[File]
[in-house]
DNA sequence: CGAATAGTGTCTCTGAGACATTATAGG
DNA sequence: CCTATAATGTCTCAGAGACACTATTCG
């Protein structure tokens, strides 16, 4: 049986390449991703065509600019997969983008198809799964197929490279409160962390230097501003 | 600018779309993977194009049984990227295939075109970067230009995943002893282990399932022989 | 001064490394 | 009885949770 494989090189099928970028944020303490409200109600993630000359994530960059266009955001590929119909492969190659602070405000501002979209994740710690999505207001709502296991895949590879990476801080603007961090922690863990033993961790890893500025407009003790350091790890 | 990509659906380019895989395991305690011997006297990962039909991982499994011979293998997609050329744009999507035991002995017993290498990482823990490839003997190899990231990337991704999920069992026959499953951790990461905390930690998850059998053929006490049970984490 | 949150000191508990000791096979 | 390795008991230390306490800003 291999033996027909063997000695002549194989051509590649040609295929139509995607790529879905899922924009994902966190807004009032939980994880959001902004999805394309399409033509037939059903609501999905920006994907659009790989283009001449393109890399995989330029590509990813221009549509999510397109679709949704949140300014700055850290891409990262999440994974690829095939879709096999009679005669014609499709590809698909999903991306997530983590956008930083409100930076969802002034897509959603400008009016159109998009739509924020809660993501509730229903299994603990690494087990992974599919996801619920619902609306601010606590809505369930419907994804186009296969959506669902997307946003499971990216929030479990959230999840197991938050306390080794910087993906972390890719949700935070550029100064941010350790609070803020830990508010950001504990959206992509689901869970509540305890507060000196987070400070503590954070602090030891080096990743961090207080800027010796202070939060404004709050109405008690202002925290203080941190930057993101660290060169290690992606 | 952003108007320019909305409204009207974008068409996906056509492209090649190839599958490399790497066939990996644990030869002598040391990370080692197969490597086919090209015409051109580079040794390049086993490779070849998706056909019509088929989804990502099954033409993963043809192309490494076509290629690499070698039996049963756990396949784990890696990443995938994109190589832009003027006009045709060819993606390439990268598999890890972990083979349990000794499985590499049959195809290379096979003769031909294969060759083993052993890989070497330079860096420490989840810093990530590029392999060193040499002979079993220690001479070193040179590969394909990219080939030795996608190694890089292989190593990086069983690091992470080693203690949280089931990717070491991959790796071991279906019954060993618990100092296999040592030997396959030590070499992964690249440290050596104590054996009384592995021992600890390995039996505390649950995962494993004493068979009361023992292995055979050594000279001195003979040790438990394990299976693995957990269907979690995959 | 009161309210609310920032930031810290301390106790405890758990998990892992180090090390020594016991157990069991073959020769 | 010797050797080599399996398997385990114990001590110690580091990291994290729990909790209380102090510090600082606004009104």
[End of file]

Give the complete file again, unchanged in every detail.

[in-house]
DNA sequence: CGAATAGTGTCTCTGAGACATTATAGG
DNA sequence: CCTATAATGTCTCAGAGACACTATTCG
């Protein structure tokens, strides 16, 4: 049986390449991703065509600019997969983008198809799964197929490279409160962390230097501003 | 600018779309993977194009049984990227295939075109970067230009995943002893282990399932022989 | 001064490394 | 009885949770 494989090189099928970028944020303490409200109600993630000359994530960059266009955001590929119909492969190659602070405000501002979209994740710690999505207001709502296991895949590879990476801080603007961090922690863990033993961790890893500025407009003790350091790890 | 990509659906380019895989395991305690011997006297990962039909991982499994011979293998997609050329744009999507035991002995017993290498990482823990490839003997190899990231990337991704999920069992026959499953951790990461905390930690998850059998053929006490049970984490 | 949150000191508990000791096979 | 390795008991230390306490800003 291999033996027909063997000695002549194989051509590649040609295929139509995607790529879905899922924009994902966190807004009032939980994880959001902004999805394309399409033509037939059903609501999905920006994907659009790989283009001449393109890399995989330029590509990813221009549509999510397109679709949704949140300014700055850290891409990262999440994974690829095939879709096999009679005669014609499709590809698909999903991306997530983590956008930083409100930076969802002034897509959603400008009016159109998009739509924020809660993501509730229903299994603990690494087990992974599919996801619920619902609306601010606590809505369930419907994804186009296969959506669902997307946003499971990216929030479990959230999840197991938050306390080794910087993906972390890719949700935070550029100064941010350790609070803020830990508010950001504990959206992509689901869970509540305890507060000196987070400070503590954070602090030891080096990743961090207080800027010796202070939060404004709050109405008690202002925290203080941190930057993101660290060169290690992606 | 952003108007320019909305409204009207974008068409996906056509492209090649190839599958490399790497066939990996644990030869002598040391990370080692197969490597086919090209015409051109580079040794390049086993490779070849998706056909019509088929989804990502099954033409993963043809192309490494076509290629690499070698039996049963756990396949784990890696990443995938994109190589832009003027006009045709060819993606390439990268598999890890972990083979349990000794499985590499049959195809290379096979003769031909294969060759083993052993890989070497330079860096420490989840810093990530590029392999060193040499002979079993220690001479070193040179590969394909990219080939030795996608190694890089292989190593990086069983690091992470080693203690949280089931990717070491991959790796071991279906019954060993618990100092296999040592030997396959030590070499992964690249440290050596104590054996009384592995021992600890390995039996505390649950995962494993004493068979009361023992292995055979050594000279001195003979040790438990394990299976693995957990269907979690995959 | 009161309210609310920032930031810290301390106790405890758990998990892992180090090390020594016991157990069991073959020769 | 010797050797080599399996398997385990114990001590110690580091990291994290729990909790209380102090510090600082606004009104």